The German Federal Court of Justice ("BGH") has handed down a decision that is likely to have a significant impact on the setting of cartel fines in Germany, potentially reducing the maximum cartel fine for some defendants.  The decision deals with fines imposed on a number of German cement producers that entered into agreements to fix market shares and distribution areas.  The participants of the cartel challenged the fines imposed by the German Federal Cartel Authority ("BKartA").


Under German law, the maximum fine for antitrust infringements is ten percent of the total sales of the infringer and its affiliates in the financial year before the BKartA's decision (Section 81(4)(2) ARC).  However, the law does not specify how fines must be assessed in individual cases.  It merely says that the "importance of the infringement" must be taken into account (Section 17(3) OWiG).

In 2006, the BKartA published Guidelines on the setting of fines ("BKartA Guidelines") which are, with certain exceptions, modeled on Guidelines published by the European Commission earlier that year ("EC Guidelines").  Under the BKartA Guidelines, the BKartA starts with a basic amount of up to 30% of the "relevant sales" affected by the infringement (i.e. the products or services that were the subject of the cartel).  The BKartA may then take into account aggravating and mitigating factors.  The amount is then capped at 10% of worldwide sales. 

So far, the practice of the BKartA has mirrored that of the EU Commission.  The EC Guidelines also provide for a base amount of up to 30%, and the Commission also applies aggravating and mitigating factors, and the resulting fine must also be capped at the 10% of total sales (Article 23(2)(2) Regulation 1/2003).  While defendants in EU proceedings have claimed that the setting of fines through a method where the individual steps of calculating the fine may exceed the 10% maximum violates Regulation 1/2003, the European courts have dismissed this argument.  The European Court of Justice found that, when calculating the applicable fine, the Commission is free to exceed the maximum fine of 10% of revenues ("cap amount") at any intermediate step as long as the final fine imposed on the company does not exceed the cap.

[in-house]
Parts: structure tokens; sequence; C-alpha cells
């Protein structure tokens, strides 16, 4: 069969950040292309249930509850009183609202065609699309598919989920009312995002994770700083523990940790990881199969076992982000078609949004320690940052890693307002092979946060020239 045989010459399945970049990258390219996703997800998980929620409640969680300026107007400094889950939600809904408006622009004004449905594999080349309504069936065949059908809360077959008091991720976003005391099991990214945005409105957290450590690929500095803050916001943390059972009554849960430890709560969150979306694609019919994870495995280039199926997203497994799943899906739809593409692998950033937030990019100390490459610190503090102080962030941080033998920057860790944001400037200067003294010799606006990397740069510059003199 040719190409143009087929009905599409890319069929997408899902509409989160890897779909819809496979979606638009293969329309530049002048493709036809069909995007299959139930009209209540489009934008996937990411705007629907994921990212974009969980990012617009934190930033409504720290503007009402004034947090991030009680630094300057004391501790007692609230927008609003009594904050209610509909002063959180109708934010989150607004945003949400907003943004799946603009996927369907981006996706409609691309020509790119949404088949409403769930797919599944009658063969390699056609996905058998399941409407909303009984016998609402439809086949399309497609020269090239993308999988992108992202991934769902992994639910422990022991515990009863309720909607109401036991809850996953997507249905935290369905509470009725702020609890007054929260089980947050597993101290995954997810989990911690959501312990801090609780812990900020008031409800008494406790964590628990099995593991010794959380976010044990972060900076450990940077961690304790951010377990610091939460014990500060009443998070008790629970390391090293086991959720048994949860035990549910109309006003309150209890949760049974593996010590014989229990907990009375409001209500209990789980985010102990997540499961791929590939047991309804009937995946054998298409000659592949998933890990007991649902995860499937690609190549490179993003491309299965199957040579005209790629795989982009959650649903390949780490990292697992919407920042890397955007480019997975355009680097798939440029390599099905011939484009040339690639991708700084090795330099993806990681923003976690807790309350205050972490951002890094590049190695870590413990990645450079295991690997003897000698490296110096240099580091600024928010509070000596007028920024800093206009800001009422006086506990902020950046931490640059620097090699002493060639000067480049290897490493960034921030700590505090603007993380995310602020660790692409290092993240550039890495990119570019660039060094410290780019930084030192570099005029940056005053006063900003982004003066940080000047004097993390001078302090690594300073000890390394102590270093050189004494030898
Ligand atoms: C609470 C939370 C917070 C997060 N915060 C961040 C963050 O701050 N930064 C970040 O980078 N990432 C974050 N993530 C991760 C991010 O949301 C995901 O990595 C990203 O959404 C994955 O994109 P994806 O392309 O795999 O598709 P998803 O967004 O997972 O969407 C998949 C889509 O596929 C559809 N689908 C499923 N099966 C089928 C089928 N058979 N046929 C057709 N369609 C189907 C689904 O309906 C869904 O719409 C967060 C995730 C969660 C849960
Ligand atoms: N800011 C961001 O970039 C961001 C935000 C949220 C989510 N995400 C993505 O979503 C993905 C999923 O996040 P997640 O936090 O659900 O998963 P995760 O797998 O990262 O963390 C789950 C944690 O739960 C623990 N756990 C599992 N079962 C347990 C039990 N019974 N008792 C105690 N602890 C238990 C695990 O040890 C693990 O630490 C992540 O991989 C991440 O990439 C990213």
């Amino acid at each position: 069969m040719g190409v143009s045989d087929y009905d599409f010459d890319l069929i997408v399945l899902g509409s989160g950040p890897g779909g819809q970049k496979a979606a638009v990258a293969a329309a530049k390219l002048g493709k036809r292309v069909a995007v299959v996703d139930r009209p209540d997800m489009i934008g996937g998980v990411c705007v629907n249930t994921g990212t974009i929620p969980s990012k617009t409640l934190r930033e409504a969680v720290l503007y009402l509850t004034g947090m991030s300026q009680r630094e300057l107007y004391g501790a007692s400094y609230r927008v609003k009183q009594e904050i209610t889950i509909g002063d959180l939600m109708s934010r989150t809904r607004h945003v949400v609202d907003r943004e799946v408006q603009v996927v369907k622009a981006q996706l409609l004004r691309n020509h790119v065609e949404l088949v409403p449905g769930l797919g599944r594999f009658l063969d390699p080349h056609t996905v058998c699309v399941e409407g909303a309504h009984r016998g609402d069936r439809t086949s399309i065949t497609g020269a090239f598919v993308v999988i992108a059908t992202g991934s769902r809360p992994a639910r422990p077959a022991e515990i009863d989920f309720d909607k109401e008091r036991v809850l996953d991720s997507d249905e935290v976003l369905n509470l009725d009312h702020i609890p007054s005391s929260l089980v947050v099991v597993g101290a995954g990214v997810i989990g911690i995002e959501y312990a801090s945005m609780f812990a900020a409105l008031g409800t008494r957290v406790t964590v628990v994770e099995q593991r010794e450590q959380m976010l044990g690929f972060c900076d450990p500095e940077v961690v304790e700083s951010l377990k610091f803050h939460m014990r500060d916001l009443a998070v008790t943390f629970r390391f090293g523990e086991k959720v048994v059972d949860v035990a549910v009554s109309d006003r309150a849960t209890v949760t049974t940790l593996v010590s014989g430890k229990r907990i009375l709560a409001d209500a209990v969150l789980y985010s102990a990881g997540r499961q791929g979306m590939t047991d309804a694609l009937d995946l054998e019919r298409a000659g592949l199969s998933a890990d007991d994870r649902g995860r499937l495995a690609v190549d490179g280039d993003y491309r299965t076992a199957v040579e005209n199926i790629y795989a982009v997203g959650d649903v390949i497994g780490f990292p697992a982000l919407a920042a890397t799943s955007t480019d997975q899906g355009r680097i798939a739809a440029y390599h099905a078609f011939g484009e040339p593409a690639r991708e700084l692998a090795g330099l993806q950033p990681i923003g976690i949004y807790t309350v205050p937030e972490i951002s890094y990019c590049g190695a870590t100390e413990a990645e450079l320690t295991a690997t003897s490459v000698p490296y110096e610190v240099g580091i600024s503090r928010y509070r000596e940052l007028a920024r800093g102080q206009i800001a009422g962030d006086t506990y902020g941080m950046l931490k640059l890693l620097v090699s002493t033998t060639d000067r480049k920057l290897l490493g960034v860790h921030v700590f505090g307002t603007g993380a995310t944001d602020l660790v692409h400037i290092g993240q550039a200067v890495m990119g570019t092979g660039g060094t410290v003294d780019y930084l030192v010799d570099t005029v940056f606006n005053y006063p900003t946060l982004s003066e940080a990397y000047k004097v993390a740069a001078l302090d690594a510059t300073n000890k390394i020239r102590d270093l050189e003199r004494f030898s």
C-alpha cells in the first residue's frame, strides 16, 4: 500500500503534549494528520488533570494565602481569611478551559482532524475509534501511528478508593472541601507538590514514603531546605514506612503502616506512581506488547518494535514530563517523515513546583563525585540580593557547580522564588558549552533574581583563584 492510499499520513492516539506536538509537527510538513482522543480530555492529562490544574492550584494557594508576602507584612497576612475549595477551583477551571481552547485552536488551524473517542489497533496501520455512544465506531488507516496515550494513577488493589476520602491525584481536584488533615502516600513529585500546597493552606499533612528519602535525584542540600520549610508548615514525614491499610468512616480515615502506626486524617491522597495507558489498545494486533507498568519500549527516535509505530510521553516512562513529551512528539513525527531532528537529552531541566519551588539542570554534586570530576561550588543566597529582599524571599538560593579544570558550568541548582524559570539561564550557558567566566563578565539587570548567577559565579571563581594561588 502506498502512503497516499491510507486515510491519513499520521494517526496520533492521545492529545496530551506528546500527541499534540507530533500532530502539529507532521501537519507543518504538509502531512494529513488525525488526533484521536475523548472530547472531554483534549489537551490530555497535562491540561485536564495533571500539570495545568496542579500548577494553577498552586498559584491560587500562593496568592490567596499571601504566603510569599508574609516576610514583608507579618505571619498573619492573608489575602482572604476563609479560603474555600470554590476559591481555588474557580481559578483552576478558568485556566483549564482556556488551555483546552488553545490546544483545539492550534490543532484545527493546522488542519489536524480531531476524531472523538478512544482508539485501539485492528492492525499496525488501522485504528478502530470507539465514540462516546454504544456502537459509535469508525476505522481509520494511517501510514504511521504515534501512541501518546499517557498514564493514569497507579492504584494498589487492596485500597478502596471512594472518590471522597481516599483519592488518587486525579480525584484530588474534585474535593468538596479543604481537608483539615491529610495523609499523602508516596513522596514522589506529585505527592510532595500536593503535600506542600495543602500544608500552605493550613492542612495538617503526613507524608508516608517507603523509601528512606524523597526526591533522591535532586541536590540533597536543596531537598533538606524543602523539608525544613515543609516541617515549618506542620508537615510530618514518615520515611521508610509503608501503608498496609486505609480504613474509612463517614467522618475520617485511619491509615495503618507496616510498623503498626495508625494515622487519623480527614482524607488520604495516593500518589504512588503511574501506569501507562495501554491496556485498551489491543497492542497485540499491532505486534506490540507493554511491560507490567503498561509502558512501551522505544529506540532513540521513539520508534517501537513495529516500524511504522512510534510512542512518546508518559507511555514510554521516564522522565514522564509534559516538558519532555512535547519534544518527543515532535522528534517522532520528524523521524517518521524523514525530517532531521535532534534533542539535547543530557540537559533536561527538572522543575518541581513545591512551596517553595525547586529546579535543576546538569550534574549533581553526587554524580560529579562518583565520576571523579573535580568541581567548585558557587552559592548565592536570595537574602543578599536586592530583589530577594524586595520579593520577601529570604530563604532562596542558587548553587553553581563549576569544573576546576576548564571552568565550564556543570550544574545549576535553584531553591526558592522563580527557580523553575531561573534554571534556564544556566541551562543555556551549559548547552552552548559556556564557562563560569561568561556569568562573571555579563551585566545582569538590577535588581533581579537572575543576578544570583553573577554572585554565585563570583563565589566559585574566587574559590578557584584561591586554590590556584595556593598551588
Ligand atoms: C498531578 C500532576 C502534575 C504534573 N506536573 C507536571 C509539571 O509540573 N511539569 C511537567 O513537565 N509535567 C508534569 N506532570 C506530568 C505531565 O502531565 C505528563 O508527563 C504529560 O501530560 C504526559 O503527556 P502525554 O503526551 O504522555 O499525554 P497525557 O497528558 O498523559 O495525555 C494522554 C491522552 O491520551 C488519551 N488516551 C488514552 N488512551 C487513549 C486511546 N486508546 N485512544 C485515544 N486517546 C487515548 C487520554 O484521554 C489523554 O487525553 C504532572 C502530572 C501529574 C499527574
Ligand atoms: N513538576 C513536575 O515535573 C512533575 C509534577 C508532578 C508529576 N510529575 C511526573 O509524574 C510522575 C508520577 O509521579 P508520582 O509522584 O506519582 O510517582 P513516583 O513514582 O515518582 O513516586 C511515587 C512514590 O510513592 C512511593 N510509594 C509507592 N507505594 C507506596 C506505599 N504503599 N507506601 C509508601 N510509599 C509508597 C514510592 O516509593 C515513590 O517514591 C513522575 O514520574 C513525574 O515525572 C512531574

The BGH, in its decision of 26 February 2013, adopts a different approach.  The Court ruled that the 10% maximum set forth in German law is not a cap but the maximum fine.  This means that fines must be calculated in a manner that ensures that only the most serious infringements of competition law (such as price-fixing over a long period of time) trigger a fine equivalent to 10% of global sales.


The BGH decision may significantly affect the level of fines imposed by the BKartA and the courts.  It may well turn out to be a milestone in particular for one-product-companies.  Their "relevant revenues" equal their aggregate worldwide sales.  Unlike the Commission, which in its intermediate steps in calculating a fine, may exceed the cap amount, the BKartA will be allowed to approach the ceiling amount only if it has sufficient reasons to do so.  While the BKartA will have to review how to adapt its fine-setting guidelines, the expectation is that future "average" cartel law infringements of one-product-companies will be sanctioned with fines significantly below the cap of 10%.

The BGH decision concerns German law only.  The established EU method of fine setting will remain in place unless the ECJ revisits its established case law. 

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